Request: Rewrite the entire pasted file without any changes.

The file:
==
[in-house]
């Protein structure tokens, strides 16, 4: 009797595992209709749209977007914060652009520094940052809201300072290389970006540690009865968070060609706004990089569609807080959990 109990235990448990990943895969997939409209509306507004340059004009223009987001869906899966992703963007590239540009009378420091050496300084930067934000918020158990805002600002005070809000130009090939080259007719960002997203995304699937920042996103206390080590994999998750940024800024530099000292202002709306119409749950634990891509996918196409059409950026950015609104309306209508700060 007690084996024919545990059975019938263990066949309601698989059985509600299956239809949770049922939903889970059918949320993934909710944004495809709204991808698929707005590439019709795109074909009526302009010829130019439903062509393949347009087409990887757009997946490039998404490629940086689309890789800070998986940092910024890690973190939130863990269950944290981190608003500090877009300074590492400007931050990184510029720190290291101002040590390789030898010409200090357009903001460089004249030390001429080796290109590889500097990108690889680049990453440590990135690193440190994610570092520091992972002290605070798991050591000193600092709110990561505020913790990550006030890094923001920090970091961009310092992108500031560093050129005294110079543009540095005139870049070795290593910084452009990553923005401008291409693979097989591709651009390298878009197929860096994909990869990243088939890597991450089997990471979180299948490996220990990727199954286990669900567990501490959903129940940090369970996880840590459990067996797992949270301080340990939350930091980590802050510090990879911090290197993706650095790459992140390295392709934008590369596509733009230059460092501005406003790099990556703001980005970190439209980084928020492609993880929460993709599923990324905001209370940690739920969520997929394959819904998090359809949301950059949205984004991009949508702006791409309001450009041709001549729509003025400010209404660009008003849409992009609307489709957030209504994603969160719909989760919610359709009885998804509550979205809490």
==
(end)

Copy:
[in-house]
């Protein structure tokens, strides 16, 4: 009797595992209709749209977007914060652009520094940052809201300072290389970006540690009865968070060609706004990089569609807080959990 109990235990448990990943895969997939409209509306507004340059004009223009987001869906899966992703963007590239540009009378420091050496300084930067934000918020158990805002600002005070809000130009090939080259007719960002997203995304699937920042996103206390080590994999998750940024800024530099000292202002709306119409749950634990891509996918196409059409950026950015609104309306209508700060 007690084996024919545990059975019938263990066949309601698989059985509600299956239809949770049922939903889970059918949320993934909710944004495809709204991808698929707005590439019709795109074909009526302009010829130019439903062509393949347009087409990887757009997946490039998404490629940086689309890789800070998986940092910024890690973190939130863990269950944290981190608003500090877009300074590492400007931050990184510029720190290291101002040590390789030898010409200090357009903001460089004249030390001429080796290109590889500097990108690889680049990453440590990135690193440190994610570092520091992972002290605070798991050591000193600092709110990561505020913790990550006030890094923001920090970091961009310092992108500031560093050129005294110079543009540095005139870049070795290593910084452009990553923005401008291409693979097989591709651009390298878009197929860096994909990869990243088939890597991450089997990471979180299948490996220990990727199954286990669900567990501490959903129940940090369970996880840590459990067996797992949270301080340990939350930091980590802050510090990879911090290197993706650095790459992140390295392709934008590369596509733009230059460092501005406003790099990556703001980005970190439209980084928020492609993880929460993709599923990324905001209370940690739920969520997929394959819904998090359809949301950059949205984004991009949508702006791409309001450009041709001549729509003025400010209404660009008003849409992009609307489709957030209504994603969160719909989760919610359709009885998804509550979205809490």